East is inscribed on Hancock's-flags.
After the close of the war he was placed
successively in command of the Middle
T j. 1. il- . T 1 1 r 1
juepttruiif nt, nie juepanment 01 jmssiouri
of Lousiana and Texas, of Dakota, and
of the Departmeut of the Eask He has
his headquarters on Governor's Island.
In the Democratic National Convention
of 1868 he received l44 votes for the
Presidential nomination. In 1876, in
the National Convention of the same
party, he received 75 votes for the same
General Hancock has uniformally
maintained the doctrine that the mili
tary power should in time of peace be
subordinated to the civil law. This was
particularly shown in his address to the
court of inquiry constituted totry General
Babcock, in 1875, in which he urged that
that officer having been formerly indicted
at St Louis, it was right and proper that
the military inquiry should adjourn in
order that the ordinary civil processes
might take their course which sugges
tion was duly adopted. In 1868, while
in command of the Fifth Military Dis
trict, General Hancock, in a letter to
Governor Pease, said: "On them . (the
laws of Texas and Louisiana), as on a
foundation of rock, reposed almost the
entire structure of social order in these
two States. Annual this code of laws,
and there would ie no longer any rights,
either of persons or property, here
The Pendleton Independent, is about
to change its name. It is soon to be
called the Pendleton Tribune. At the
same time it will cease to be independ
ent, and come out a Republican. Many
will watch with interest this new de
parture on the part of this hitherto
brilliant journal. If it will be as con
sistent a Republican as it has been an
Indepcnlent, we may expect to find it
advocating Gen. Weaver for the Presi
dency. It will certainly be amusing to
find it taking a decided stand on any
question, local or national. We are
glad, however, to see it assume an indi
viduality and make an attempt to be
something. If, with its old name it will
cast aside its wishy-wash)r, namby-pamby,
milk-and-water policy of having no
opinion that would offend anybody, it
may live to a good and noble purpose and
add its mite to the advancement of the
county which supports it.
At the Dusseldorf exhibition which
opens on the 9th proximo, a member of
the Rhenish and Westphalian Steno
graphic Society will exhibit a German
post-card, which is somewhat larger
than an English post-card, containing
Yoss's translation of the first three books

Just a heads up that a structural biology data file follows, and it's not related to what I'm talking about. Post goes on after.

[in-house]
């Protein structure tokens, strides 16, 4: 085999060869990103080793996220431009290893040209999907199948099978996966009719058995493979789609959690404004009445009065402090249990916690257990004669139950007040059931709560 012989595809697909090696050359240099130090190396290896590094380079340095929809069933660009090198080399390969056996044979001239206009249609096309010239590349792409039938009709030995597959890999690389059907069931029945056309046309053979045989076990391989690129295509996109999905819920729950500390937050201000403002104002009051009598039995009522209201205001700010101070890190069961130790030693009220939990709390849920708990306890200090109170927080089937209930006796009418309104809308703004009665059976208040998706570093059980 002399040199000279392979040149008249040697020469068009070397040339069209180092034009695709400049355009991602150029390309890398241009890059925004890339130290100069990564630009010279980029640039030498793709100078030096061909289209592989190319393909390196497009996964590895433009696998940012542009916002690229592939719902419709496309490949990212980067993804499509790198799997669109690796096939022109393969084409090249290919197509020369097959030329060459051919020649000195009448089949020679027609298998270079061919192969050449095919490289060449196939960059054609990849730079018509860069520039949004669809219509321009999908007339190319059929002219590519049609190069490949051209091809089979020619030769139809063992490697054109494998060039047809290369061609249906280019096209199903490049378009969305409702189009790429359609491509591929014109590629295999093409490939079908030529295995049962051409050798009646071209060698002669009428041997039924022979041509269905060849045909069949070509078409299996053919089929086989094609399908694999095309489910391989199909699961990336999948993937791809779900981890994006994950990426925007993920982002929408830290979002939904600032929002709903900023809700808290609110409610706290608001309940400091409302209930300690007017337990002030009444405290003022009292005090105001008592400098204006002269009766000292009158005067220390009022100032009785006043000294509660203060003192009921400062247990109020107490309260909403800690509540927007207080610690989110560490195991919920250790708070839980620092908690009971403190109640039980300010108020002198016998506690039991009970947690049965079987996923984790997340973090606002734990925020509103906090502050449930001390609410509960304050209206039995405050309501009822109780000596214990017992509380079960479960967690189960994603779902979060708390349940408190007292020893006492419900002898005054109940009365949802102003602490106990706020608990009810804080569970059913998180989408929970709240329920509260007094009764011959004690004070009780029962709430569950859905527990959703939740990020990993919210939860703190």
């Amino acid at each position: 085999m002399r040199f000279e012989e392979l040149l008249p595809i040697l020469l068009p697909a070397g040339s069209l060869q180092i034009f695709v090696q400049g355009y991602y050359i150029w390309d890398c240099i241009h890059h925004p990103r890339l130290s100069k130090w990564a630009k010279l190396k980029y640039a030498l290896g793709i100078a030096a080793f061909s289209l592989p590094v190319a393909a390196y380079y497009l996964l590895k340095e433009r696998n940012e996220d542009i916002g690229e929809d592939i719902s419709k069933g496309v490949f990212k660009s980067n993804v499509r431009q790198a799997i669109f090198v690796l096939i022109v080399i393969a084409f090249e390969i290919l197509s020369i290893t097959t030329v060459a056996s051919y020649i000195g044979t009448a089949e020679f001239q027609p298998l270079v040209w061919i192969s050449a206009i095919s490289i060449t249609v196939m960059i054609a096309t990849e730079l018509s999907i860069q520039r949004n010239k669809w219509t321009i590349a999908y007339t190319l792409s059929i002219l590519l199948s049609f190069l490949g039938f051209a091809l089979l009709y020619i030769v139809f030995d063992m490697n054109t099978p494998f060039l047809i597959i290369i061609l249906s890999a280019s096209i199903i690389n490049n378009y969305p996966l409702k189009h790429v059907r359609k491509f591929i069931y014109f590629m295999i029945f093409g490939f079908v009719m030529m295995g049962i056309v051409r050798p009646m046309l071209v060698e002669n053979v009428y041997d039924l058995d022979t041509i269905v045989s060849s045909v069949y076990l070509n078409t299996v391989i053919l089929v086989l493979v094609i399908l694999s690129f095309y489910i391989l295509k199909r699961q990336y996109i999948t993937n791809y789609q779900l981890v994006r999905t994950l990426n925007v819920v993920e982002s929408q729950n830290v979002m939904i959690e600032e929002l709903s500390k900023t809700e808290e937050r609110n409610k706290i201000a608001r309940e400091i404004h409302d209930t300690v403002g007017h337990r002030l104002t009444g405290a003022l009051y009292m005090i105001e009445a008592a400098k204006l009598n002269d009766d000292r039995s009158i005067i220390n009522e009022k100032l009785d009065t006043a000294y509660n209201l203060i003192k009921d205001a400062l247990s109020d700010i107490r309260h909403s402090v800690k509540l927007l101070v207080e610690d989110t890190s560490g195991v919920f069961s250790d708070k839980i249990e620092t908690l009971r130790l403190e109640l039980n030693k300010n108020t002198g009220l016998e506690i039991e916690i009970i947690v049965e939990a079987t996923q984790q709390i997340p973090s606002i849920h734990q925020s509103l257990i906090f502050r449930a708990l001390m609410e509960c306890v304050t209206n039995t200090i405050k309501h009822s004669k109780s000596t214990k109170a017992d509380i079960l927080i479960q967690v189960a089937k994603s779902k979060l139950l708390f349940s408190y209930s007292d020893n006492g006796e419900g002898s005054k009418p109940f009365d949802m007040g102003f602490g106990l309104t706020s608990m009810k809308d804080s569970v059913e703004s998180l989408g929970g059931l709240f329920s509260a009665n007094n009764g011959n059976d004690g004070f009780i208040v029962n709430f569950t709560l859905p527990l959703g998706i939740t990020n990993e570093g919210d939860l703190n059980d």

ot iomers "Udyessey, sncl part 01 a
very long debate which recently took
place in the German Imperial Parlia
ment. The number of words in the ex
tract of the "Odyssey" is 11,000, while
in the Parliamentary debate, the num
ber is 22,000. The whole of the 33,000
words have been written in the Ghles
berg system of shorthand, and with the
naked eye. The quantity of matter
contained in this German shorthand
manuscript, would be equal to what is
contained in about nine pages of the
dents of the southern counties who do
not hold that the climate has greatly
changed during the past decade. The
annual rainfall was so light and uncer
tain less than a decade ago, that few
persona would have ventured to sow
grain on anything but irrigable ground,
arid expect to reap. , . But the annual
rainfall now reaches 17 inches and up
wards when it was formerly 7 f inche
and lev. and--grain fields stretch over tha
uuuummig uiesu ianua in an uiruciiuua;
as tar as the eye can reach. It is an
every-day saying in Los Angeles and
San Bernardino counties now, that grain
will grow anywhere there withont irri
gation, and better cereal crops cannot
be seen within the broad and fertile val
leys of Sacramento and San Joaquin.
when forest-trees graw thriftily on hill
tops and wheat matures on their flanks
without irrigation, where previously the
ground squirrel would have fared hard
for fodder, it is no wonder the people
say the "climate is changing." This
change in the climate, or whatever it
may be, has driven many of the bands of
mustangs from the plains, and converted
their old domain into vineyards and or
chards, and the sheep-ranges, also, have
been encroached upon in remarkable de
grees by the farmer and fruit-grower,
who threaten to compel the flocks to
seek new fields and pastures.
No law was ever passed in this State
which has done greater benefit to the
southern counties then the ':ne-fence"
law. The thrift and success of the vari
ous settlements recently organized is due